Interestingly, I was reading Disney Roller Girl‘s blog and came across this interview she did with The Sunday Times. It it she is asked  ‘do you think print media will eventually fade out and if so, why?’ I agree 100% with her response: “For those over 25, magazines are still important, we have a history with them so will want to carry on buying (and sometimes collecting) them, but the next generation won’t have that nostalgia. The beautifully-produced bi-annuals with luxurious imagery and long form articles will survive and the iconic titles like Vogue will continue. I think the also-rans and more commercial titles may struggle as their readers can easily get that content online.”

Though it does make me more a little sad that the next generation may not appreciate what a wonderful thing a magazine is and find joy from the printed page.

ps. I bet you’d baulk if I told you how much I paid for that copy of Lulu.

pps. Can’t believe this post is so long, no idea what came over me. Oh yeah I LOVE magazines and I will defend them to the death :)

Are you an Analogue Snob too?


5 thoughts on “Analogue Snobbery

  1. “. As it is through old magazines, I’ve discover brilliant new designers, artists and bands things that in no way interested me previously. As my tastes change old magazines can take on a new resonance.”
    This is a great truth my darling, but how can we survive in all this mess? And I’m about to move, so that’s a big big issue for me! :(
    I’m also worried about the fact that everytime to do a research I usually went through my magazines, and of course it depends on the theme if something it’s of my interest or not! So that’s the problem, if I rip off things only because of my tastes, the risk of throwing out something that maybe would have been useful someday is big. But isnt’ this the story of all our lives? You have to leave something behind to go ahead! ;D

    1. True true Vivian! I really feel for you, moving is such a nightmare especially for magazine hoarders like us! I detest throwing things away, two minutes later I always realise I needed it for something. If I were you I would save a selection of (intact) ones of your absolutely favourite title, and pass the rest on to grateful arty/fashion friends or young relatives. I always think if I absolutely have to give something away, it might as well go to a good home :)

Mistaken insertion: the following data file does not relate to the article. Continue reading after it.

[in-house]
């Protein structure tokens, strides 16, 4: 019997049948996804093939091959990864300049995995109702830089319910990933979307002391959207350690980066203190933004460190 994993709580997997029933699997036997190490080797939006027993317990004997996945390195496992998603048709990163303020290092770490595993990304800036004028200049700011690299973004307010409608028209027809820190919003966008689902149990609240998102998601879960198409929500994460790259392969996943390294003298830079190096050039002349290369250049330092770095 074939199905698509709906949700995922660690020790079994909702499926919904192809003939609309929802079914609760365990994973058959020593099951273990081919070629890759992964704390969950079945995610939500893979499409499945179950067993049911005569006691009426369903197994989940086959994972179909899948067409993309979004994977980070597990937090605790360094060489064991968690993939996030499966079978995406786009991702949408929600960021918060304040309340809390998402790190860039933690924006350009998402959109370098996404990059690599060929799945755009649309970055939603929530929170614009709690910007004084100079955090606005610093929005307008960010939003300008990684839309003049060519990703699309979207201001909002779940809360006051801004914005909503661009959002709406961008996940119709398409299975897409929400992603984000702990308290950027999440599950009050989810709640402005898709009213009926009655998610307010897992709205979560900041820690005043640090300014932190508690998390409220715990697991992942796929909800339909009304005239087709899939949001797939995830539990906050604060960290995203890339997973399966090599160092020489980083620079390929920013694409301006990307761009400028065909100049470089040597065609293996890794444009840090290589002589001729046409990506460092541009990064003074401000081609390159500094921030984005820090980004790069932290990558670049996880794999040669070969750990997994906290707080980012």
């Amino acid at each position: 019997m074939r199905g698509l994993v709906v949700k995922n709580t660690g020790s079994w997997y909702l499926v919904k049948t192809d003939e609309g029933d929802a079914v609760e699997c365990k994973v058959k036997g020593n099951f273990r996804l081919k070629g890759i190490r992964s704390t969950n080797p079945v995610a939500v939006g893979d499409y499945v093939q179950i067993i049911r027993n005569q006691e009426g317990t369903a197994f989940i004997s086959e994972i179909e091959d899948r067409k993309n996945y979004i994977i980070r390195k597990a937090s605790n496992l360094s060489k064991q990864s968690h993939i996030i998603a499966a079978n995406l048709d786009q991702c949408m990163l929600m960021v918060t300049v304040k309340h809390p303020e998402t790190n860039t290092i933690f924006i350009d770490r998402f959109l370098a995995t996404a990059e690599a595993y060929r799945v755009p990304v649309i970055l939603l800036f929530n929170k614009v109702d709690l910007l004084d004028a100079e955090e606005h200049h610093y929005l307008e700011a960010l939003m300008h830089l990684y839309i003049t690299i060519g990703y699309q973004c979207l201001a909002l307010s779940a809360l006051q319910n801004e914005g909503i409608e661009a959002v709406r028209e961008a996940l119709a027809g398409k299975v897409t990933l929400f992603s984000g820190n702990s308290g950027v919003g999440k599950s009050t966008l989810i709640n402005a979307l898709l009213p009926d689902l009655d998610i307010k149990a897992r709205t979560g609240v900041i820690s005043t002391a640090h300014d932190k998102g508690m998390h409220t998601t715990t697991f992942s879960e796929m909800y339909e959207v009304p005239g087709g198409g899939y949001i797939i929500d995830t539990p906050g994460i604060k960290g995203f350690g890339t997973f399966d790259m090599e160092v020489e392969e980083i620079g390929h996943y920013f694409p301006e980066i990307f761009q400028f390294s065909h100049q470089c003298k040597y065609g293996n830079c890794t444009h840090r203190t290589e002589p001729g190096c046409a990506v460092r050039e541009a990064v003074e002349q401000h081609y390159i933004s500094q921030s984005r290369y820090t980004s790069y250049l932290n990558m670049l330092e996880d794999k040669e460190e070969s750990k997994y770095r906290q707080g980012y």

1. Too bad no one wants my magazines :( I have either fashion addicts friends like me, or people who don’t give a damn about fashion! So ones have lots of magazines like me, and the other ones do not want them! I’m gonna try figure out what to keep and what to destroy haha! :(

  2. Absolutely! Good post. I too got hooked on magazines from an early age – that hackneyed old thing about dreaming of a more glamorous life, and living vicariously through the pages of Vogue is totally true for me, I’m afraid.

    I find it heart-breakingly sad that the next generation of yoof might not experience that thrill of running their hands over a much anticipated glossy, and smelling that new magazine smell. I’d often buy magazines from a local shop during the school day, and my friends thought I was utterly insane as they’d always ask if they could read them. Read them? With your grubby crisp covered hands? BEFORE I’VE READ THEM? It still makes me go a bit prickly.

    Anyway. OCD aside, they give us something more tangible than the digital world. Those high end artsy magazines were pretty much responsible for wallpapering my bedroom at one point, and the love affair will never die.

    Analogue solidarity!

    1. I think we must be Analougue Snob Sista’s! Everything from the escapism, complete bafflement from friends/family and excessive wallpapering is my teen years down to a tee. Plus I too have a strict clean hand policy. There is also hell to pay if you tear the magazine. Grrrrr! V!